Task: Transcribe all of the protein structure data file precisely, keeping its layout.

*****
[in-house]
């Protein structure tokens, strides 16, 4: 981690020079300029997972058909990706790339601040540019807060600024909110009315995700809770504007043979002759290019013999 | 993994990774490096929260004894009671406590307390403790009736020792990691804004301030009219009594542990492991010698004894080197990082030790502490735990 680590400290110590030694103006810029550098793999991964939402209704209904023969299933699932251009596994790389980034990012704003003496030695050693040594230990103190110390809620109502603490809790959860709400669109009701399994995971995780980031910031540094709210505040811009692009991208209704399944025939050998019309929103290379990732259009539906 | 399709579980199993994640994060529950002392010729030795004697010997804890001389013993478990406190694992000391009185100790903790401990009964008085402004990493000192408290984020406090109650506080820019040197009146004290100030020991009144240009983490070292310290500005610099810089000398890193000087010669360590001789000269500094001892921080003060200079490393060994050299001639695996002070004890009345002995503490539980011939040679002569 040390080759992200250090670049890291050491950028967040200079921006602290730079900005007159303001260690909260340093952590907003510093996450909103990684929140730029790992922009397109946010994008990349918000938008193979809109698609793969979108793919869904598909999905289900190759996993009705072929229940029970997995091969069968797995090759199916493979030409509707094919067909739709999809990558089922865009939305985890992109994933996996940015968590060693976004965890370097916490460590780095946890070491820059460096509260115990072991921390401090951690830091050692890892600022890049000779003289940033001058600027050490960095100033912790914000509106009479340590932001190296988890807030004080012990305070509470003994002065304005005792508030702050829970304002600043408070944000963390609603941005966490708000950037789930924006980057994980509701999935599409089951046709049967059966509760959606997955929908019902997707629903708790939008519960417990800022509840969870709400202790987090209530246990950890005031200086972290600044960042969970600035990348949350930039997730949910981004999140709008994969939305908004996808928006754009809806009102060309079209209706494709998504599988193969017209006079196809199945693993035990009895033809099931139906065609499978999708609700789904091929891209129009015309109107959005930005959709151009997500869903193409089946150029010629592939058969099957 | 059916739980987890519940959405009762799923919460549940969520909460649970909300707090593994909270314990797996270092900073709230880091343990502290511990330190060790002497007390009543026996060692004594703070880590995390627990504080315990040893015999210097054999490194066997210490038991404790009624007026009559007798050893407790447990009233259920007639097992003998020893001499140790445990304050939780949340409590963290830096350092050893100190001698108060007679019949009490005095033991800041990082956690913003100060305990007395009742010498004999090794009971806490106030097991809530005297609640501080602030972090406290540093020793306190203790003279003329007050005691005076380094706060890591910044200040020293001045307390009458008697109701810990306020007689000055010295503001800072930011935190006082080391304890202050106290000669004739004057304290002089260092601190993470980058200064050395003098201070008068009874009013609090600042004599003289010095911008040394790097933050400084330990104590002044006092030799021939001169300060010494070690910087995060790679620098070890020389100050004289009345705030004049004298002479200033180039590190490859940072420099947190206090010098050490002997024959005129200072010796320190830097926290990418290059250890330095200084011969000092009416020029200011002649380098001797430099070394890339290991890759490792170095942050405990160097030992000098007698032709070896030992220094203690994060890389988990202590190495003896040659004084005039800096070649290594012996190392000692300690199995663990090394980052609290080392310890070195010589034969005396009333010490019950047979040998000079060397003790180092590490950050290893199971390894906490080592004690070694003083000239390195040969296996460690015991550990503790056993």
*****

[in-house]
């Protein structure tokens, strides 16, 4: 981690020079300029997972058909990706790339601040540019807060600024909110009315995700809770504007043979002759290019013999 | 993994990774490096929260004894009671406590307390403790009736020792990691804004301030009219009594542990492991010698004894080197990082030790502490735990 680590400290110590030694103006810029550098793999991964939402209704209904023969299933699932251009596994790389980034990012704003003496030695050693040594230990103190110390809620109502603490809790959860709400669109009701399994995971995780980031910031540094709210505040811009692009991208209704399944025939050998019309929103290379990732259009539906 | 399709579980199993994640994060529950002392010729030795004697010997804890001389013993478990406190694992000391009185100790903790401990009964008085402004990493000192408290984020406090109650506080820019040197009146004290100030020991009144240009983490070292310290500005610099810089000398890193000087010669360590001789000269500094001892921080003060200079490393060994050299001639695996002070004890009345002995503490539980011939040679002569 040390080759992200250090670049890291050491950028967040200079921006602290730079900005007159303001260690909260340093952590907003510093996450909103990684929140730029790992922009397109946010994008990349918000938008193979809109698609793969979108793919869904598909999905289900190759996993009705072929229940029970997995091969069968797995090759199916493979030409509707094919067909739709999809990558089922865009939305985890992109994933996996940015968590060693976004965890370097916490460590780095946890070491820059460096509260115990072991921390401090951690830091050692890892600022890049000779003289940033001058600027050490960095100033912790914000509106009479340590932001190296988890807030004080012990305070509470003994002065304005005792508030702050829970304002600043408070944000963390609603941005966490708000950037789930924006980057994980509701999935599409089951046709049967059966509760959606997955929908019902997707629903708790939008519960417990800022509840969870709400202790987090209530246990950890005031200086972290600044960042969970600035990348949350930039997730949910981004999140709008994969939305908004996808928006754009809806009102060309079209209706494709998504599988193969017209006079196809199945693993035990009895033809099931139906065609499978999708609700789904091929891209129009015309109107959005930005959709151009997500869903193409089946150029010629592939058969099957 | 059916739980987890519940959405009762799923919460549940969520909460649970909300707090593994909270314990797996270092900073709230880091343990502290511990330190060790002497007390009543026996060692004594703070880590995390627990504080315990040893015999210097054999490194066997210490038991404790009624007026009559007798050893407790447990009233259920007639097992003998020893001499140790445990304050939780949340409590963290830096350092050893100190001698108060007679019949009490005095033991800041990082956690913003100060305990007395009742010498004999090794009971806490106030097991809530005297609640501080602030972090406290540093020793306190203790003279003329007050005691005076380094706060890591910044200040020293001045307390009458008697109701810990306020007689000055010295503001800072930011935190006082080391304890202050106290000669004739004057304290002089260092601190993470980058200064050395003098201070008068009874009013609090600042004599003289010095911008040394790097933050400084330990104590002044006092030799021939001169300060010494070690910087995060790679620098070890020389100050004289009345705030004049004298002479200033180039590190490859940072420099947190206090010098050490002997024959005129200072010796320190830097926290990418290059250890330095200084011969000092009416020029200011002649380098001797430099070394890339290991890759490792170095942050405990160097030992000098007698032709070896030992220094203690994060890389988990202590190495003896040659004084005039800096070649290594012996190392000692300690199995663990090394980052609290080392310890070195010589034969005396009333010490019950047979040998000079060397003790180092590490950050290893199971390894906490080592004690070694003083000239390195040969296996460690015991550990503790056993």